For the average Ivy League team, a basketball season might have one or two games that stand out as chances for the squad to make a statement with its play. For the Harvard men’s basketball team, each game this year will serve as a chance to prove that last season’s woefully disappointing performance was nothing more than a fluke.
But even in a season loaded with “statement games,” the Crimson’s contests against Penn and—more than any other opponent—Princeton stand out on the schedule as chances to avenge painful defeats from seasons past and to turn the tables of recent Ivy League basketball history.
If a young and inexperienced Crimson squad (11 of the 16 on the roster are freshmen or sophomores) is to succeed in what looks to be a rebuilding year, it must hold its own not only in a series of challenging non-conference games—Harvard plays Michigan and America East champ Albany, among others—but also must break through against the Ivy League powerhouses. Last year’s collapse showed that a strong start in non-conference play is no guarantor of Ivy League success.
What began as a promising 2005-06 season for Harvard turned into a nightmare just as the Ivy League season kicked into high gear. After beginning the season 5-0 in non-league play with quality wins over Holy Cross and Vermont, validating its preseason No. 2 ranking, and improving its record to 10-5 after a home-and-home sweep of Dartmouth, the Crimson began to veer off course when it suffered an excruciating 79-77 loss to Cornell in Ithaca. Harvard led by four with just over a minute to play, but let it slip away after three of its starters fouled out late, a signal of the game’s questionable officiating.
The next Friday’s contest against Princeton plunged Harvard headlong into what would end up being an eight-game tailspin.
Playing at Lavietes Pavilion, the Crimson again led late—this time by six with under a minute to play—but a series of turnovers and clutch Princeton shots set up a buzzer-beating jumper by guard Noah Savage which gave the Tigers a 60-59 win. Harvard coach Frank Sullivan called it at the time “Not only the most heartbreaking loss of the season, but in awhile.”
“We were crestfallen after the two buzzer beaters,” Sullivan adds in a recent interview. “They really took a lot of steam out of us. I think from a coaching-staff standpoint we didn’t know it knocked that much steam out of our guys at that point in time.”
Just one day after the painful loss to Princeton, Harvard lost to eventual league-champion Penn by double digits.
“Having to play Penn the night after we lost to Princeton was just a really rough stretch,” captain Jim Goffredo says. “I think we started to panic and get away from the things that had gotten us to that point.”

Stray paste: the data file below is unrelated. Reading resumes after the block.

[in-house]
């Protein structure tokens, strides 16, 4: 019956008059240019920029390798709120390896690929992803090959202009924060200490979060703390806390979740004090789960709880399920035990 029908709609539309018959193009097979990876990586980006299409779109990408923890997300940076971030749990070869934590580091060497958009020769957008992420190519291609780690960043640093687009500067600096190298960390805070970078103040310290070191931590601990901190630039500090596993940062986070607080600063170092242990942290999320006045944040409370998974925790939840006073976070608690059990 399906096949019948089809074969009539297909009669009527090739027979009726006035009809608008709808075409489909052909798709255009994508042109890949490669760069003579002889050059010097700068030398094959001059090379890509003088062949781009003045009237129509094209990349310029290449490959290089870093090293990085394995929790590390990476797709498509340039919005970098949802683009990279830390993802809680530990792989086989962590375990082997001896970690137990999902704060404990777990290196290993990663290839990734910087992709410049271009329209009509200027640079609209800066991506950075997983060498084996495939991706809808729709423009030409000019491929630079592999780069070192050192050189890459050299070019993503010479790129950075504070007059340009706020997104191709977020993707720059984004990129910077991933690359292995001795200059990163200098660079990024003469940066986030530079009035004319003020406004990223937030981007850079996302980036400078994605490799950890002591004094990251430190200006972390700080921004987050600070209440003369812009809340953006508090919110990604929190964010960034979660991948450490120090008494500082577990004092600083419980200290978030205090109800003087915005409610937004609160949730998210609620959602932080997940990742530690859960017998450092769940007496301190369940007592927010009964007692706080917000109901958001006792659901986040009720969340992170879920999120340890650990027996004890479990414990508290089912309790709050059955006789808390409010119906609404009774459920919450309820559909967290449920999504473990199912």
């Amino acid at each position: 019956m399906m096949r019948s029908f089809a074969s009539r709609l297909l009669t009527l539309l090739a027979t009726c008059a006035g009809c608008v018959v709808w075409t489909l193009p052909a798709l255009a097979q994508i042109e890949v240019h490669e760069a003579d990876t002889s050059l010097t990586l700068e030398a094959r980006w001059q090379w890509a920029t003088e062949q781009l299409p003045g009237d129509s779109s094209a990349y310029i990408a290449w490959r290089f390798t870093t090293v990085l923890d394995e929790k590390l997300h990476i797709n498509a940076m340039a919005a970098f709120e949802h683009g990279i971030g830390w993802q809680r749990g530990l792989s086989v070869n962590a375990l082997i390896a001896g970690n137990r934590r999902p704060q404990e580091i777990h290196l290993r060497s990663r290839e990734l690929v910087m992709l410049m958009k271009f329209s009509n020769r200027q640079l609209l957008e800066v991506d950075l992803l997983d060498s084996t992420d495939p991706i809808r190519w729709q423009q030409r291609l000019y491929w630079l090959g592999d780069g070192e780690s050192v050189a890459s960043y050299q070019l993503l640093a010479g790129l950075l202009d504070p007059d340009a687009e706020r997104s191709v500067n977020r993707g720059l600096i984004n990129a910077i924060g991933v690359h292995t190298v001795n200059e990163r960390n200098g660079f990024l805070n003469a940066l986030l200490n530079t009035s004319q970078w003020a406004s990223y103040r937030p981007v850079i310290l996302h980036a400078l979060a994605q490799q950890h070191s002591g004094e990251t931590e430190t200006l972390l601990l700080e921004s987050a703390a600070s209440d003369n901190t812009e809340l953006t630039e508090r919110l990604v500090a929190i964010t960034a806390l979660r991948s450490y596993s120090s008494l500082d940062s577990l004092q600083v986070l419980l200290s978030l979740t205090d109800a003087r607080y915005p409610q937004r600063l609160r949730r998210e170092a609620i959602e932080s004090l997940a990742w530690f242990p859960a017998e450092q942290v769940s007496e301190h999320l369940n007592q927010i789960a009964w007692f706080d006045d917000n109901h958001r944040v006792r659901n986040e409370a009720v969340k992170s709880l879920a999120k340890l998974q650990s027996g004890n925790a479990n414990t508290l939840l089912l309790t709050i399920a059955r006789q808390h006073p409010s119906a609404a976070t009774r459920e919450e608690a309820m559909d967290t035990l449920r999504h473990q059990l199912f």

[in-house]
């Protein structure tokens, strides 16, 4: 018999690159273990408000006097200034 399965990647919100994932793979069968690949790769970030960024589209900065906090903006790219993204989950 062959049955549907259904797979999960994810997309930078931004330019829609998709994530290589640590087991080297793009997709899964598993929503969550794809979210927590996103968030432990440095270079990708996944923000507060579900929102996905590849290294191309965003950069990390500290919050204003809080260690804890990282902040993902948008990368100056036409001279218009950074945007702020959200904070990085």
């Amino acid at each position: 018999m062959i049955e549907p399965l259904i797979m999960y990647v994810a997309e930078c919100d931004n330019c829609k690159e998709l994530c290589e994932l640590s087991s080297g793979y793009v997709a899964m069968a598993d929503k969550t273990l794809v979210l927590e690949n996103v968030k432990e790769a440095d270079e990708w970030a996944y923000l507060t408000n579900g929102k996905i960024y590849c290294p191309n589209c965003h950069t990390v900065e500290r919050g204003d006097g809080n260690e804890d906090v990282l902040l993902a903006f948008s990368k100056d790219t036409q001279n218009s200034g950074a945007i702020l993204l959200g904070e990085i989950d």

Two weeks and two more losses later, Harvard dropped another agonizing contest in the final minute to the Quakers at the Palestra. The losing streak then reached its ugliest point on the very next night in a 27-point throttling at the hands of Princeton.
To keep itself afloat in the Ivies this year, the Crimson will have to prove that it can hang with the big dogs of the Ancient Eight. Doing so would reverse a long running trend that has seen Harvard drop its last nine contests to Penn and thirteen of its last fourteen games to the Tigers.
“The mental toughness aspect is very huge, especially in the Ivy League, where it’s short bursts of Friday-Saturday [games] and then five days off,” senior center Brian Cusworth says. “It’s really easy for any sort of negative atmosphere to snowball. We got into a funk and we were a much better team than we represented last year, so we’ve been really establishing the fact that we can’t let anything like that happen [this year].”
And while all of the Ivy back-to-back road trips are hard, the yearly trek to New Jersey and Pennsylvania is always particularly daunting for the Crimson, which has to face the contrasting styles of Penn’s speed and athleticism and Princeton’s meticulous, reserved play on consecutive nights.
To hang with Penn, Harvard will have to slow down the Quakers’ up-tempo attack. Crimson guards will need to contain unanimous 2006 Ivy League player of the Year Ibrahim Jaaber, a senior whose skills would likely garner him a significant role at almost any major college basketball program. At the same time, Harvard’s big men will have to shut down bruising senior forwards Mark Zoller, a first-team All Ivy selection last year, and Steve Danley.
Stopping the notorious Princeton offense will require patience and excellent fundamental defense from the Crimson, especially on the perimeter—an area where they struggled mightily last year, finishing seventh in the Ivies in three-point field goal percentage defense.
A season full of statement games will force Harvard’s youngsters to grow up quickly and send a message to the other Ivies: we are better than our preseason No. 7 league ranking. Beating Penn and Princeton would prove that, and enact a measure of revenge for last year’s heartbreak.